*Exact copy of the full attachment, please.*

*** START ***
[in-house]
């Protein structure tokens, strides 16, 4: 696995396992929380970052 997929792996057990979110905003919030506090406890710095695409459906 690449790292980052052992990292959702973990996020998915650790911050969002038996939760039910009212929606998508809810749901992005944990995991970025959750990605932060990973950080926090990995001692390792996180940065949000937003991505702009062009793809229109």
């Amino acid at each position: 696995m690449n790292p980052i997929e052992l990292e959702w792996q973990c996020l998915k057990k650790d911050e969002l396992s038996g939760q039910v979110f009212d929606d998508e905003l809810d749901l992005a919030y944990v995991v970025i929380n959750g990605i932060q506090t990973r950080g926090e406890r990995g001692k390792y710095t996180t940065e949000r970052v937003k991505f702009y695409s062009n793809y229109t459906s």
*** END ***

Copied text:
[in-house]
């Protein structure tokens, strides 16, 4: 696995396992929380970052 997929792996057990979110905003919030506090406890710095695409459906 690449790292980052052992990292959702973990996020998915650790911050969002038996939760039910009212929606998508809810749901992005944990995991970025959750990605932060990973950080926090990995001692390792996180940065949000937003991505702009062009793809229109």
């Amino acid at each position: 696995m690449n790292p980052i997929e052992l990292e959702w792996q973990c996020l998915k057990k650790d911050e969002l396992s038996g939760q039910v979110f009212d929606d998508e905003l809810d749901l992005a919030y944990v995991v970025i929380n959750g990605i932060q506090t990973r950080g926090e406890r990995g001692k390792y710095t996180t940065e949000r970052v937003k991505f702009y695409s062009n793809y229109t459906s």